By Stefaan Verhulst, Andrew Young and Prianka Srinivasan from The GovLab
Data is playing an ever-increasing role in bolstering businesses across Latin America – and the rest of the word. In Brazil, Mexico and Colombia alone, the revenue from Big Data is calculated at more than US$603.7 million, a market that is only set to increase as more companies across Latin America and the Caribbean embrace data-driven strategies to enhance their bottom-line. Brazilian banking giant Itau plans to create six data centers across the country, and already uses data collected from consumers online to improve cross-selling techniques and streamline their investments. Data from web-clicks, social media profiles, and telecommunication services is fueling a new generation of entrepreneurs keen to make big dollars from big data.
What if this same data could be used not just to improve business, but to improve the collective well-being of our communities, public spaces, and cities? Analysis of social media data can offer powerful insights to city officials into public trends and movements to better plan infrastructure and policies. Public health officials and humanitarian workers can use mobile phone data to, for instance, map human mobility and better target their interventions. By repurposing the data collected by companies for their business interests, governments, international organizations and NGOs can leverage big data insights for the greater public good.
Key question is thus: How to unlock useful data collected by corporations in a responsible manner and ensure its vast potential does not go to waste?
“Data Collaboratives” are emerging as a possible answer. Data collaboratives are a new type of public-private partnerships aimed at creating public value by exchanging data across sectors.
Research conducted by the GovLab finds that Data Collaboratives offer several potential benefits across a number of sectors, including humanitarian and anti-poverty efforts, urban planning, natural resource stewardship, health, and disaster management. As a greater number of companies in Latin America look to data to spur business interests, our research suggests that some companies are also sharing and collaborating around data to confront some of society’s most pressing problems.
Consider the following Data Collaboratives that seek to enhance:
- Situational Awareness and Response: For example, BBVA collaborated with UN Global Pulse to produce the Hurricane Odile research project which analyzes the anonymized financial data of BBVA’s clients to measure the resilience of communities following a natural disaster. This research can be used not only to support recovery services after a disaster strikes, but also for researching the adaptability of communities following a natural disaster.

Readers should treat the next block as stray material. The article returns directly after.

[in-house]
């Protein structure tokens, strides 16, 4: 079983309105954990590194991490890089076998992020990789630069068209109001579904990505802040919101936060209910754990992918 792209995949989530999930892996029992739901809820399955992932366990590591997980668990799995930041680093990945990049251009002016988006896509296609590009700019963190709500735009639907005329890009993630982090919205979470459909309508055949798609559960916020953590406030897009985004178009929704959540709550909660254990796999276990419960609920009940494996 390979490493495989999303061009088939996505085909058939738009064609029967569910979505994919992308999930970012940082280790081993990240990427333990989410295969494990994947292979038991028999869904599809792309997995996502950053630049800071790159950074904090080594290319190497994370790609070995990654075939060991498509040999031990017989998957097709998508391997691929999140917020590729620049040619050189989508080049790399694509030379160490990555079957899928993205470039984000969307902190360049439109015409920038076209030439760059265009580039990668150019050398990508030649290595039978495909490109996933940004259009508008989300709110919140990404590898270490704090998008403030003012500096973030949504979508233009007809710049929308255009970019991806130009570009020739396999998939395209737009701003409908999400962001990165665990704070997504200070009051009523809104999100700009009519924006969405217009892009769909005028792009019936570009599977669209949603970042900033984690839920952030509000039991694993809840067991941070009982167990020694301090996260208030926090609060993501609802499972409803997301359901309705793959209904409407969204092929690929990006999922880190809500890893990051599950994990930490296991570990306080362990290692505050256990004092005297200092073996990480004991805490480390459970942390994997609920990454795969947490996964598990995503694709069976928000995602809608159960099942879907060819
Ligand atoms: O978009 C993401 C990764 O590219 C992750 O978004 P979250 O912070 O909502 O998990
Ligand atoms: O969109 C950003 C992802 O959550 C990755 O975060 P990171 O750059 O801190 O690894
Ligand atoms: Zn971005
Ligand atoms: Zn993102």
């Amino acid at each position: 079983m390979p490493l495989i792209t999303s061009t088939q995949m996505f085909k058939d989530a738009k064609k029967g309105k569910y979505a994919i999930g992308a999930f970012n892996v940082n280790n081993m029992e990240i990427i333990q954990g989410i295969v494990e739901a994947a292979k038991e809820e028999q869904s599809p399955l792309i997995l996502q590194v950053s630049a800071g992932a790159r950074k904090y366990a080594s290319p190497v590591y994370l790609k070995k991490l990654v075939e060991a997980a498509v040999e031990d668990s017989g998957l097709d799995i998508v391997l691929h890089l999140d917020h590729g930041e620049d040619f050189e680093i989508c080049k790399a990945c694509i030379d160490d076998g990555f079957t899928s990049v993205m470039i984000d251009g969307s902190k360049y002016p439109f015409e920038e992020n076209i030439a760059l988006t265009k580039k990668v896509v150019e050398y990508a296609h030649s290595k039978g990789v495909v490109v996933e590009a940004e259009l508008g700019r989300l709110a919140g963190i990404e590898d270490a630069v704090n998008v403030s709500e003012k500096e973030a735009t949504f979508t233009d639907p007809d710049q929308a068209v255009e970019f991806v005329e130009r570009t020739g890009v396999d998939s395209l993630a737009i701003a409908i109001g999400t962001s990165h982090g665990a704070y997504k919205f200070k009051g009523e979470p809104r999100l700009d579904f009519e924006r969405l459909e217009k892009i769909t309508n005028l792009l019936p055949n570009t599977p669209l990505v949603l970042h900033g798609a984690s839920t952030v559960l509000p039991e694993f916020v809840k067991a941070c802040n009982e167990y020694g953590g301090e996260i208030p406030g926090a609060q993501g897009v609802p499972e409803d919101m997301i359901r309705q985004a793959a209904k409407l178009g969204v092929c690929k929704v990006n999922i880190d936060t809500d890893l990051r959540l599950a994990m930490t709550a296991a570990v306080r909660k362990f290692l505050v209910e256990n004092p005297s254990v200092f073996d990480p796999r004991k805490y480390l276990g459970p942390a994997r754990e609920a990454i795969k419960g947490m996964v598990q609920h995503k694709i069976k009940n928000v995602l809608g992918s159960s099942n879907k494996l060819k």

- Public Service Design and Delivery: For example, Waze’s Connected Citizen’s program uses crowdsourced traffic information to help governments design transportation based on an improved understanding of citizen behavior. During the presidential election, the City of Rio de Janeiro accessed Waze’s traffic reports to better allocate transit management personnel to areas with the most congestion.
- Knowledge Creation and Transfer: For example, in a cross-sector partnership of public, non-profit and private organizations led by the International Center for Tropical Agriculture (CIAT) and the Colombian Ministry of Agriculture, the web-platform “Clima y Sector Agropecuario Colombiano (CSAC)” provides valuable meteorological data to farmers, along with data on the economics and agronomy of rice cultivation.
- Prediction and Forecasting: For example, researchers from academic and public organizations in the UK and Brazil use crowdsourced geographic information from social media, combined with real-time environmental data and models, to monitor and create early flood and landslide warnings with a view to improve urban resilience.
- Impact Assessment and Evaluation: For example, through a data sharing agreement with Facebook, UNICEF analyzes Facebook trends and status updates to track and monitor the impact of their public health campaigns like those launched to combat Zika in Brazilian cities.
To be sure, data collaboratives do introduce some level of risk across the data lifecycle: gathering dirty data at the collection stage, failures to adequately secure data at the processing or sharing stage, the use of biased algorithms at the analyzing stage, and cumulative impacts at the using stage. The responsible use of private-sector data requires targeted risk mitigation strategies.
Our research suggests that such risks can be overcome through the development and implementation of a coherent data responsibility framework and the empowerment of data stewards in institutions tasked with ensuring responsible decision are made about data usages.
To learn more about how to create impactful cross-sector data sharing arrangements to create new public value, the GovLab developed the Designing a Data Collaborative Guide based on what is known in the practitioner and research community. The guide offers a step-by-step approach for unlocking the value of private-sector data, and is currently being tested with institutional partners like UNICEF.
To learn more about the GovLab’s work on Data Collaboratives or to explore partnership opportunities, please contact GovLab’s Co-Founder and Chief Research and Development Officer Stefaan Verhulst – email@example.com
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